Friederike Feldmann’s most recent works – a wall painting and a series of pictures – neither proclaim the end of painting nor do they attempt to better some other work. They paint around – or repaint – the work, by literally painting around the format the artist selected.
Feldmann’s new wall painting in Galerie Barbara Weiss paints around the monumental format of wall painting. In contrast to the traditionally opulent use of this format, only the corners and edges of the gallery space are painted, leading to an intentional optical illusion. It seems as if the entire wall surface has been painted white with generous brushstrokes. But of course the opposite is the case – it is not the wall but only the corners and edges that Feldmann has painted.
Whereas Feldmann’s well-known series of carpets, altars and mountains have hitherto produced soft images (Walter Benjamin) of painting, she is now also providing the sharp counterparts. This becomes apparent in the second part of this exhibition, the picture series. The series shows soft, out-of-focus images, because here too after-images of painting are produced: smudged clichés, hallucinatory dream images of an historical form of painting.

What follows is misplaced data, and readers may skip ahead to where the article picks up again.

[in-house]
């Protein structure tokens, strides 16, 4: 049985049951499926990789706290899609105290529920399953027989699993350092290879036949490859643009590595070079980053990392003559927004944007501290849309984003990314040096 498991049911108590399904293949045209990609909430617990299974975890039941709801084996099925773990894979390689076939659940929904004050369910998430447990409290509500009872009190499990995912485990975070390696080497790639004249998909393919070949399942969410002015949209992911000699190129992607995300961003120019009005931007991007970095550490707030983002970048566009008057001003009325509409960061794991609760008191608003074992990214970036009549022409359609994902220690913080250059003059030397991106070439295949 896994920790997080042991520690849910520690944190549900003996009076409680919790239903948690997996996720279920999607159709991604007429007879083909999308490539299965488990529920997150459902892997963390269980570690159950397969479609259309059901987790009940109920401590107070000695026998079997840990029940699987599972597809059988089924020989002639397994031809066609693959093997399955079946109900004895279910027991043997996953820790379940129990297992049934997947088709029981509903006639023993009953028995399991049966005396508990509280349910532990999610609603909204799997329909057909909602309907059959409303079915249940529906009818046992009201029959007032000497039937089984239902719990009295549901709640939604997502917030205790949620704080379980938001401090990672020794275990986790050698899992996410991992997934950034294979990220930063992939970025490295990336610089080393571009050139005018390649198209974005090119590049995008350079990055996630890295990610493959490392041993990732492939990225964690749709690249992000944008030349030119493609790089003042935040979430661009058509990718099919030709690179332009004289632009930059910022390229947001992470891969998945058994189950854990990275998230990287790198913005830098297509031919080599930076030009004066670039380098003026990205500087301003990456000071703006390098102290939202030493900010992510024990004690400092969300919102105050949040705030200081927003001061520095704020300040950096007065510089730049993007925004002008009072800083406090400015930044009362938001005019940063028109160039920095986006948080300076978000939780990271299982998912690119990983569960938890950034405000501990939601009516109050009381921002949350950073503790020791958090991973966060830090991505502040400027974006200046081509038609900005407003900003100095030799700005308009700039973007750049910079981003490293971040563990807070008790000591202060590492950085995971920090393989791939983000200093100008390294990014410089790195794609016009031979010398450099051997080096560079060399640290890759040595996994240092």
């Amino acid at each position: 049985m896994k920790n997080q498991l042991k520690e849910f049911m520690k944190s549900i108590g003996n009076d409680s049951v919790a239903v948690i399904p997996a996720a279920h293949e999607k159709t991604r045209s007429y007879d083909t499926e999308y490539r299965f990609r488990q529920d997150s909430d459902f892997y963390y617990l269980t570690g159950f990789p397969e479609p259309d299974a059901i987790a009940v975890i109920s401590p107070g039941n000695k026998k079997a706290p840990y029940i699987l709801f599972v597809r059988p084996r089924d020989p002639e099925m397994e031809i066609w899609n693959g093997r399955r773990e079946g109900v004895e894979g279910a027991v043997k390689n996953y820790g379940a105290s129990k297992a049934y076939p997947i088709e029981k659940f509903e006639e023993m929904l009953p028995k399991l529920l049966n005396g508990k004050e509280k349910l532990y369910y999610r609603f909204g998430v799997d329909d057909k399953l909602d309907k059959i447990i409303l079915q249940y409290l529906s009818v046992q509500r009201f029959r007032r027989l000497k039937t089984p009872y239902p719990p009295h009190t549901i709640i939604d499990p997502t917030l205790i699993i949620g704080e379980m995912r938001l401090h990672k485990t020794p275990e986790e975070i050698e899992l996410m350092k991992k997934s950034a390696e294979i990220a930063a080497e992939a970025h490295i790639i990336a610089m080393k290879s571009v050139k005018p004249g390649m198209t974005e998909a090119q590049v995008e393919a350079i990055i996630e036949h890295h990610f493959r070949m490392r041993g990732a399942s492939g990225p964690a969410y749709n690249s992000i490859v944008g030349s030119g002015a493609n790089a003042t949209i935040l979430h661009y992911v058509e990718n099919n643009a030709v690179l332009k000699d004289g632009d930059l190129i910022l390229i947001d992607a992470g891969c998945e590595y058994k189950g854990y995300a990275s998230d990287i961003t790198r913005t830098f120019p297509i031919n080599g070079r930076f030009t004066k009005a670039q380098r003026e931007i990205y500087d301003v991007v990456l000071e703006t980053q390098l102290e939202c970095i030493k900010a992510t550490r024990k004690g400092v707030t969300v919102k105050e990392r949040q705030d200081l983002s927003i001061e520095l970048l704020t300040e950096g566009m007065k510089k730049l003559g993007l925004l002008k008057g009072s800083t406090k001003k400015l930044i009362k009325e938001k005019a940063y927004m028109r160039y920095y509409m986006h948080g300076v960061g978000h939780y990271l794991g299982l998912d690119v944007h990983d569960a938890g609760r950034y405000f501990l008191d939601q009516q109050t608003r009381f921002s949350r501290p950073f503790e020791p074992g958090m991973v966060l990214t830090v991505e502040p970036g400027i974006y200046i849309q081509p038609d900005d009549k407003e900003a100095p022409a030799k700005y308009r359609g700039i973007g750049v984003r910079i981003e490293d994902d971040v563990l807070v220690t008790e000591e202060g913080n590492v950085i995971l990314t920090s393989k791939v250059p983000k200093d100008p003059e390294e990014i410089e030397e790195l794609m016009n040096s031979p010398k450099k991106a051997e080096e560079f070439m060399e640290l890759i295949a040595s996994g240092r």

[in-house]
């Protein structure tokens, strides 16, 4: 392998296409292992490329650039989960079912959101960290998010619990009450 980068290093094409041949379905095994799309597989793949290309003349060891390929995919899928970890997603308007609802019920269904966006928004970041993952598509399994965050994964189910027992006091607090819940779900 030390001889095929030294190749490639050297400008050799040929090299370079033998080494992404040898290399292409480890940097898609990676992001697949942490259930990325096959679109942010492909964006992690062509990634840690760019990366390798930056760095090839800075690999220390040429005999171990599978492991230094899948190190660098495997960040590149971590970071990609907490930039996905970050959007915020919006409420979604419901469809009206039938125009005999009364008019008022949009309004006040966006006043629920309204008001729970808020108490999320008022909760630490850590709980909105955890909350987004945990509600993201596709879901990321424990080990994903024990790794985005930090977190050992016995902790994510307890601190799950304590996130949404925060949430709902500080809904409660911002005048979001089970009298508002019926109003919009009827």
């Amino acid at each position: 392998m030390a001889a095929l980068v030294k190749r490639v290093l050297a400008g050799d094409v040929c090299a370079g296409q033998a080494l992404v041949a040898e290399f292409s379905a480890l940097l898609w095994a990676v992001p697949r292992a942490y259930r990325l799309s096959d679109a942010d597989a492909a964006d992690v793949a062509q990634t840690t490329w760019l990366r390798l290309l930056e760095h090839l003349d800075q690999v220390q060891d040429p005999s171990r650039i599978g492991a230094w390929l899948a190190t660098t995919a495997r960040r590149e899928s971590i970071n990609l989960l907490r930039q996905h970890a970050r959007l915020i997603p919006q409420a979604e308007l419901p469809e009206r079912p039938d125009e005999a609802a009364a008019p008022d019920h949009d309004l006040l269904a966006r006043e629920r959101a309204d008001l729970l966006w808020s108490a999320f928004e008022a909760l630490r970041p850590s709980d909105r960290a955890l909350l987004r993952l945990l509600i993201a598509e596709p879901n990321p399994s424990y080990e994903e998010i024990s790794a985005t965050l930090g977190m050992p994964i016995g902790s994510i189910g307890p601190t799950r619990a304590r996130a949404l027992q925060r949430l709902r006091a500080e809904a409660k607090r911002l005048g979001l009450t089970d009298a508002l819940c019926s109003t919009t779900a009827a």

The pictures in the series are in sharp focus because Feldmann adds precision to the historical genre that is at stake here. These images look like reproductions in the abstract expressionist style. But in contrast to Feldmann’s altars or mountains this particular genre is here greatly zoomed in and brought into focus.
By using a variety of technical means – scanning, projection, reproduction – Feldmann is able to bring the depth or the surface of the image into and out of focus at will. And this is precisely the achievement of her painting: because she looks from the outside at the history of painting as an object she is able to alter this history in her own way.
This leads to a microscopic clarity within the unclear and vague forms that we otherwise fail to perceive; Feldmann displaces the action of painting to the margins. These operations on the margins reveal something that painting prefers to conceal: the margins and the borders that lead into the non-painted and the unpainterly, the depth and the power of the ground of the painting.